Job Letters
Not sure how to write a resume cover letter? Here you can learn how to write a cover letter with or without experience, and other job letters for all stages of job seeking.
Resume FAQ

Write a Cover Letter With No Experience

For the candidate with no prior experience for a targeted position, or for someone just entering the workforce, it is extremely difficult to draft a resume when there is no background history to justify that you are qualified for the job.  So it is essential to present your interests and background in a way that aligns with the job description from alternative experiences.  In this case, it will be beneficial to add accomplishments or skills achieved while in school, in the community or in a prior job that is not related to the current job.

A Cover Letter should typically be one-half page to a full page - no more than 300-400 words.  The greeting should begin by addressing the recipient by name, which shows that you have taken time to research the company.  This approach also makes the letter more personal. This will be the first impression that you may make with a recruiter, so opening with a personal greeting and introducing yourself and your objective will generate the best results.  Choosing specific, concise language will have a better chance of attracting attention. You should have three or four paragraphs separating the ideas you are trying to convey, and include Keywords sourced from the job description in the language of your Cover Letter.

The first paragraph should state your name and identify the specific position for which you are applying.  If you were referred by someone, you should add that information,  as well, or let the recruiter know how you found this specific position.  Then add one or two sentences describing why you are interested in the company, and more importantly, what you will contribute if hired.  Because you have no direct experience, it is best to list skills and attributes you possess that exactly match the job description and where you can make a contribution.  Reviewing the job description for keywords and matching skills is essential.  An example might be:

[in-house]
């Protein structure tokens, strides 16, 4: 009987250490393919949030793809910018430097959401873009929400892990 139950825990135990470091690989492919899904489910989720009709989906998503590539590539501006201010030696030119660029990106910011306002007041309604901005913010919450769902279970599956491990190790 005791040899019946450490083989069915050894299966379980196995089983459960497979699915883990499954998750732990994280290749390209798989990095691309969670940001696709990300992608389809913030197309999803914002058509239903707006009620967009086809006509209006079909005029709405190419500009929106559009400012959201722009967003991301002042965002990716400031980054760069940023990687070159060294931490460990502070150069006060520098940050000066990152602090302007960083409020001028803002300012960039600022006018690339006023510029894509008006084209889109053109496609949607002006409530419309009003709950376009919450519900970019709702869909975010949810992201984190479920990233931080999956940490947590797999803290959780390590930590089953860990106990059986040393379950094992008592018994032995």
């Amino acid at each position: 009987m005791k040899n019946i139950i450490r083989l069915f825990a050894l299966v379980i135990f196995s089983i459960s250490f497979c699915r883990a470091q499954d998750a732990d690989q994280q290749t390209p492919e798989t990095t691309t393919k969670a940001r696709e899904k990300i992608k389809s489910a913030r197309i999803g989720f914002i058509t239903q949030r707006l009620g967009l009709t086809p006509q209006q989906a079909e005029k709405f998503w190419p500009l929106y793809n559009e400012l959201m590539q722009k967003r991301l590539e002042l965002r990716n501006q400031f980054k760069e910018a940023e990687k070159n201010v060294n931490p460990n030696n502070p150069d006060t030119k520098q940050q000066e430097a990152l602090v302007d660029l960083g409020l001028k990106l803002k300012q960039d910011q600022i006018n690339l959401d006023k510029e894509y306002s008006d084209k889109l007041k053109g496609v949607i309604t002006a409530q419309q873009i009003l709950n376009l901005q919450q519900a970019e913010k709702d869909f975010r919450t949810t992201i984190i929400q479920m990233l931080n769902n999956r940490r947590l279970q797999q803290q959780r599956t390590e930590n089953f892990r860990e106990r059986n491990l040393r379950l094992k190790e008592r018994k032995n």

Dear Ms. Doe,

My name is XYZ and I am writing regarding the position of (Type the exact job title) which you have posted on your website.  I was referred by (Name the person) who indicated that you would be the ideal contact in order to pursue this opportunity.  My role as class President during my senior year in college provided me with excellent leadership, communication and organization skills.  I believe that my enthusiasm, dedication and high ethical standards will make me an excellent candidate for this entry-level role at ABC Company.….etc.

Many graduates looking for their first jobs are often overwhelmed and nervous about the application process, fearing that they have nothing of value to add to their resumes.  However,

to the contrary, a recent grad will always have some very good, relevant experience; it just takes creativity and reviewing your academic history and outside activities.  Because you have successfully graduated, your education should be the show-stopper, so that the employer can see that you have recently graduated, and have navigated the numerous courses and responsibilities attendant to all academic endeavors.